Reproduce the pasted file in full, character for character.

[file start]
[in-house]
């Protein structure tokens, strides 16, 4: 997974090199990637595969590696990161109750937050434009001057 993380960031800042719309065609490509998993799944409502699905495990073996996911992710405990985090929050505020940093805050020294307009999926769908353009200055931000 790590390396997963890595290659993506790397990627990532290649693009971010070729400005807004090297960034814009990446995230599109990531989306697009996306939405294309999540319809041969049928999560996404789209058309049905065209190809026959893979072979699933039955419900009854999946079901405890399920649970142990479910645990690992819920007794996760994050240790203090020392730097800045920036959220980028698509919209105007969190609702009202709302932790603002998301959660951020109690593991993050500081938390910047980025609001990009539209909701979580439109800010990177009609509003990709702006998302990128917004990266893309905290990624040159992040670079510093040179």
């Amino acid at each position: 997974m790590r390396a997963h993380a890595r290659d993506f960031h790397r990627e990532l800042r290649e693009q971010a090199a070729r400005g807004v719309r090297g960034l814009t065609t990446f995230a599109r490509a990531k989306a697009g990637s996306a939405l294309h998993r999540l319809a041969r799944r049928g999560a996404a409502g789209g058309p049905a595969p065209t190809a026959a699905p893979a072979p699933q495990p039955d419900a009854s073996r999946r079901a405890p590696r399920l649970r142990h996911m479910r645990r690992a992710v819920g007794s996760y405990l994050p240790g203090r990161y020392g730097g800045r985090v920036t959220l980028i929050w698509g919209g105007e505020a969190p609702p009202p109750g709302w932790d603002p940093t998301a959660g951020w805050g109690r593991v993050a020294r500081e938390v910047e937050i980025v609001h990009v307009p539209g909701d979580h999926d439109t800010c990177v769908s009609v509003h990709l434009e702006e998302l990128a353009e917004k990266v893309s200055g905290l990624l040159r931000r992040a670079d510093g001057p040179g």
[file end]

[in-house]
């Protein structure tokens, strides 16, 4: 997974090199990637595969590696990161109750937050434009001057 993380960031800042719309065609490509998993799944409502699905495990073996996911992710405990985090929050505020940093805050020294307009999926769908353009200055931000 790590390396997963890595290659993506790397990627990532290649693009971010070729400005807004090297960034814009990446995230599109990531989306697009996306939405294309999540319809041969049928999560996404789209058309049905065209190809026959893979072979699933039955419900009854999946079901405890399920649970142990479910645990690992819920007794996760994050240790203090020392730097800045920036959220980028698509919209105007969190609702009202709302932790603002998301959660951020109690593991993050500081938390910047980025609001990009539209909701979580439109800010990177009609509003990709702006998302990128917004990266893309905290990624040159992040670079510093040179």
């Amino acid at each position: 997974m790590r390396a997963h993380a890595r290659d993506f960031h790397r990627e990532l800042r290649e693009q971010a090199a070729r400005g807004v719309r090297g960034l814009t065609t990446f995230a599109r490509a990531k989306a697009g990637s996306a939405l294309h998993r999540l319809a041969r799944r049928g999560a996404a409502g789209g058309p049905a595969p065209t190809a026959a699905p893979a072979p699933q495990p039955d419900a009854s073996r999946r079901a405890p590696r399920l649970r142990h996911m479910r645990r690992a992710v819920g007794s996760y405990l994050p240790g203090r990161y020392g730097g800045r985090v920036t959220l980028i929050w698509g919209g105007e505020a969190p609702p009202p109750g709302w932790d603002p940093t998301a959660g951020w805050g109690r593991v993050a020294r500081e938390v910047e937050i980025v609001h990009v307009p539209g909701d979580h999926d439109t800010c990177v769908s009609v509003h990709l434009e702006e998302l990128a353009e917004k990266v893309s200055g905290l990624l040159r931000r992040a670079d510093g001057p040179g």